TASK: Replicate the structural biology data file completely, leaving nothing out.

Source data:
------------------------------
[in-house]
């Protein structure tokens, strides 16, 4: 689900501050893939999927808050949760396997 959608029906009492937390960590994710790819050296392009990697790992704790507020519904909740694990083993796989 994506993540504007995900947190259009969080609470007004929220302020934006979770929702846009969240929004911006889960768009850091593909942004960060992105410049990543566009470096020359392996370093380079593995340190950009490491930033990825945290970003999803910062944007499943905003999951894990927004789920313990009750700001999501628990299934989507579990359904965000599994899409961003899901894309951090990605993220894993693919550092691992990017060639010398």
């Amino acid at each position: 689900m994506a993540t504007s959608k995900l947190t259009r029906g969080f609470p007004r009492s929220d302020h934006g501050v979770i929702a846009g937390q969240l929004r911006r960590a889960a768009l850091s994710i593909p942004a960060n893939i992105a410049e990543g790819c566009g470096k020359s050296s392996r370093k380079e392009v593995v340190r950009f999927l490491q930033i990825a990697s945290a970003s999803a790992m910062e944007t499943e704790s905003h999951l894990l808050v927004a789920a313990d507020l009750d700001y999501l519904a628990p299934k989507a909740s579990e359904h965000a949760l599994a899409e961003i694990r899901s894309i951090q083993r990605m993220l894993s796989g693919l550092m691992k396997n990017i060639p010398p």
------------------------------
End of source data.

[in-house]
């Protein structure tokens, strides 16, 4: 689900501050893939999927808050949760396997 959608029906009492937390960590994710790819050296392009990697790992704790507020519904909740694990083993796989 994506993540504007995900947190259009969080609470007004929220302020934006979770929702846009969240929004911006889960768009850091593909942004960060992105410049990543566009470096020359392996370093380079593995340190950009490491930033990825945290970003999803910062944007499943905003999951894990927004789920313990009750700001999501628990299934989507579990359904965000599994899409961003899901894309951090990605993220894993693919550092691992990017060639010398």
């Amino acid at each position: 689900m994506a993540t504007s959608k995900l947190t259009r029906g969080f609470p007004r009492s929220d302020h934006g501050v979770i929702a846009g937390q969240l929004r911006r960590a889960a768009l850091s994710i593909p942004a960060n893939i992105a410049e990543g790819c566009g470096k020359s050296s392996r370093k380079e392009v593995v340190r950009f999927l490491q930033i990825a990697s945290a970003s999803a790992m910062e944007t499943e704790s905003h999951l894990l808050v927004a789920a313990d507020l009750d700001y999501l519904a628990p299934k989507a909740s579990e359904h965000a949760l599994a899409e961003i694990r899901s894309i951090q083993r990605m993220l894993s796989g693919l550092m691992k396997n990017i060639p010398p």